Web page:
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March 17, 2004

Death of A Patriot: No More

The subject line on yesterday's email read: "Another mysterious accident solves a Bush problem. Athan Gibbs dead, Diebold lives." The attached news story briefly described the untimely Friday, March 12th death of perhaps America's most influential advocate of a verified voting paper trail in the era of touch screen computer voting. Gibbs, an accountant for more than 30 years and the inventor of the TruVote system, died when his vehicle collided with an 18-wheeled truck which rolled his Chevy Blazer several times and forced it over the highway retaining wall where it came to rest on its roof.

Coincidence theorists will simply dismiss the death of Gibbs as a tragic accident - the same conclusion these coincidence theorists came to when anti-nuclear activist Karen Silkwood died in November 1974 when her car struck a concrete embankment en route to a meeting with New York Times reporter David Burnham. Prominent independent investigators concluded that Silkwood's car was hit from behind and forced off the road. Silkwood was reportedly carrying documents that would expose illegal activities at the Kerr-McGee nuclear fuel plant. The FBI report found that she fell asleep at the wheel after overdosing on Quaaludes and that there never were any such files. A journalist secretly employed by the FBI, and a veteran of the Bureau's COINTELPRO operation against political activists, provided testimony for the FBI report.

Gibbs' death bears heightened scrutiny because of the way he lived his life after the 2000 Florida election debacle. I interviewed Athan Gibbs in January of this year. "I've been an accountant, an auditor, for more than thirty years. Electronic voting machines that don't supply a paper trail go against every principle of accounting and auditing that's being taught in American business schools," he insisted.

"These machines are set up to provide paper trails. No business in America would buy a machine that didn't provide a paper trail to audit and verify its transaction. Now, they want the people to purchase machines that you can't audit? It's absurd."

...Gibbs also suggested that I look into the "people behind the other machines." He offered that "Diebold and ES&S are real interesting and all Republicans. If you're an investigative reporter go ahead and investigate. You'll find some interesting material."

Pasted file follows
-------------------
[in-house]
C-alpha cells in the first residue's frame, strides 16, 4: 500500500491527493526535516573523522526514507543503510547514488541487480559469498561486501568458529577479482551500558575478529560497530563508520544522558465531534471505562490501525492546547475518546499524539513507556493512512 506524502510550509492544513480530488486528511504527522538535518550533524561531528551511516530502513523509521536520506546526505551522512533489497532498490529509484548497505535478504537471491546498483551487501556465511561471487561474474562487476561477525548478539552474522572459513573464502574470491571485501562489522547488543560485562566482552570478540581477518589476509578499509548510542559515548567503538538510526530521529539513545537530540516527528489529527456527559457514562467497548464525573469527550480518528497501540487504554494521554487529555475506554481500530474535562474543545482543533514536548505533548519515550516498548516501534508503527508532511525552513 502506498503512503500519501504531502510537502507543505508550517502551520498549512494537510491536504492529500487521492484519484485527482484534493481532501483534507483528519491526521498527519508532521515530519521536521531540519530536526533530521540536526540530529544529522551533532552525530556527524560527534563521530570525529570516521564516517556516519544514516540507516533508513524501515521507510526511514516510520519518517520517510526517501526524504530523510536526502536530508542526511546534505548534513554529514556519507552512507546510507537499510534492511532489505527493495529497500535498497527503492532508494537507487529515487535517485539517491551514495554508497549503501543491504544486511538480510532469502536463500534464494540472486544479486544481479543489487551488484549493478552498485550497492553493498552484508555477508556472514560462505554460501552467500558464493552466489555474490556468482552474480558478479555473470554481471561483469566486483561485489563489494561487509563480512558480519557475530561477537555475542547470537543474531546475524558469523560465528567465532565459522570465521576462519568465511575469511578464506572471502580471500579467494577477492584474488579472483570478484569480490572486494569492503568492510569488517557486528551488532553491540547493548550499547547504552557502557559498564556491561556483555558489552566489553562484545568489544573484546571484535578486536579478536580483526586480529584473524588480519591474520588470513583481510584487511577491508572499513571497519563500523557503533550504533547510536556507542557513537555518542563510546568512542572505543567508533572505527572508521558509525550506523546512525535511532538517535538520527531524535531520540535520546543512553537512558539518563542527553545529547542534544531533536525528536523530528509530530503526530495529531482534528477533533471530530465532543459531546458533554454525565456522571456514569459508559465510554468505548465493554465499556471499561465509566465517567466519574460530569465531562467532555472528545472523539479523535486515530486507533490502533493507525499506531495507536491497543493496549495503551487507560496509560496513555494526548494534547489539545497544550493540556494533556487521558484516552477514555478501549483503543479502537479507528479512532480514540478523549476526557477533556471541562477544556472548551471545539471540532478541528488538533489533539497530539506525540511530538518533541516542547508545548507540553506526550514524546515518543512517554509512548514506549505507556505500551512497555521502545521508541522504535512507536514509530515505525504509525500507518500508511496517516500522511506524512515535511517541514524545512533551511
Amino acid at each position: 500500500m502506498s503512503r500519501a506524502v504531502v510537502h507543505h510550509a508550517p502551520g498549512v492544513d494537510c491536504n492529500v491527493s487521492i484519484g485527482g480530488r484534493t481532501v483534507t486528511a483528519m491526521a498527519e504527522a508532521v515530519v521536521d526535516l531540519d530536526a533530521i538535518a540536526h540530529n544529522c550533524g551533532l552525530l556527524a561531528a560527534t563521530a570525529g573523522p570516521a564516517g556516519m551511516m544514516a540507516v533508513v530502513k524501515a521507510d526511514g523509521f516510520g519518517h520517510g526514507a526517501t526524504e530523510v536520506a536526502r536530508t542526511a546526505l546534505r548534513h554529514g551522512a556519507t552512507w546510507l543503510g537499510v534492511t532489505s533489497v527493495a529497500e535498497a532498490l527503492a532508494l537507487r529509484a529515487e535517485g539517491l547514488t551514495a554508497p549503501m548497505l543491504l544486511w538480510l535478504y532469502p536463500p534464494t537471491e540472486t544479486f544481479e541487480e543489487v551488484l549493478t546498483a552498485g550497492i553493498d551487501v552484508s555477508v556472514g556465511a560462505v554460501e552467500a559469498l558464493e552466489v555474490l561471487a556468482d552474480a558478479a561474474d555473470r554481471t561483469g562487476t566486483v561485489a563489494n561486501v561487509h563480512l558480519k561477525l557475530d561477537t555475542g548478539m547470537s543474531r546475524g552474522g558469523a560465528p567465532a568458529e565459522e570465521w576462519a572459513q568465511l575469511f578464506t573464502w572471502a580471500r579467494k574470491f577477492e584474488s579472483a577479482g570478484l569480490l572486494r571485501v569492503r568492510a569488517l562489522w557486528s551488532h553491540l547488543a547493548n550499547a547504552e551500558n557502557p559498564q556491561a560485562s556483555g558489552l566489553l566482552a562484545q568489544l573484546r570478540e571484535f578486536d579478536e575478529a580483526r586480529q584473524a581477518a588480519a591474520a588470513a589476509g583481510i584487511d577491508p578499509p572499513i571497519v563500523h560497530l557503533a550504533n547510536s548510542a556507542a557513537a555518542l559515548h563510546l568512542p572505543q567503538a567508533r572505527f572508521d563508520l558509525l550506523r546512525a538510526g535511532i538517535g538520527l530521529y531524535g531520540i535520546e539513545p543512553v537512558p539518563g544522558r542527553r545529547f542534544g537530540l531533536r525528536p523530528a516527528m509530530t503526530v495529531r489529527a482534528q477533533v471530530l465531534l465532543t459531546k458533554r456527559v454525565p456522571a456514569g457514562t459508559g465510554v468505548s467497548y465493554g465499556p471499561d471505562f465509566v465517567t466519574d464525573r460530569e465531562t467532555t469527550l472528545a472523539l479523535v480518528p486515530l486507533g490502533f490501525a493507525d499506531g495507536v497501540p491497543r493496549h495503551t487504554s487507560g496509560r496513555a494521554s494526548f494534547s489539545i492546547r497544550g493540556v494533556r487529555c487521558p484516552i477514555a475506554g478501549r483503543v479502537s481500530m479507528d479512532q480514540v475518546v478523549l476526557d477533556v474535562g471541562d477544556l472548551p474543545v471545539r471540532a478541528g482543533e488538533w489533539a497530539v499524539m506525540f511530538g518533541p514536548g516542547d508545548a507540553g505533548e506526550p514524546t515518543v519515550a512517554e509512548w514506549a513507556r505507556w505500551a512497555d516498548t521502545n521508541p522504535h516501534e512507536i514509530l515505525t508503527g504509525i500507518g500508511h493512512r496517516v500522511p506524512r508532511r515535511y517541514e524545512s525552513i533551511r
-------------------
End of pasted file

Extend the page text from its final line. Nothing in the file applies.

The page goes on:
EDITOR'S NOTE: And yet, can you explain why the former President Clinton and the Democrats sought an electronic voting system themselves? Why the harmonization of effort? Does it not seem strange that which ever party is out in the cold seems to take up the other party's same mantra when that party was once in the cold? The bottom line folks is that no matter which party is in office, the same key agendas continue to march forward in government: Globalization, Harmonization of key laws, and the Integration of power on a global scale across the board. Come on those of you who refuse to wake up! Get up off your couchs and figure things out for yourself.
Al Colombo
GKO Publisher

...In an interview on WVKO radio, Gibbs calmly and methodically explained the dangers of "black box" touch screen voting. "It absolutely makes no sense to buy electronic voting machines that can't produce a paper trail. Inevitably, computers mess up. How are you going to have a recount, or correct malfunctions without a paper trail?

...Gibbs' last words to me were "How do you explain what happened to Senator Max Cleland in Georgia. How do you explain that? The Maryland study and the Johns Hopkins scientists have warned us against 'blind faith voting.' These systems can be hacked into. They found patches in Georgia and the people servicing the machine had entered the machines during the voting process. How can we the people accept this? No more blind faith voting."

Dr. Bob Fitrakis is Senior Editor of The Free Press (http://freepress.org), a political science professor, and author of numerous articles and books.

To read the entire article, go to: http://www.freepress.org/columns/display/3/2004/853.

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Allan B. Colombo

Editor's Note: The opinions expressed in today's Thought For The Day commentary are that of the author and not necessarily that of Al Colombo or others who appear in this publication. Thank you.

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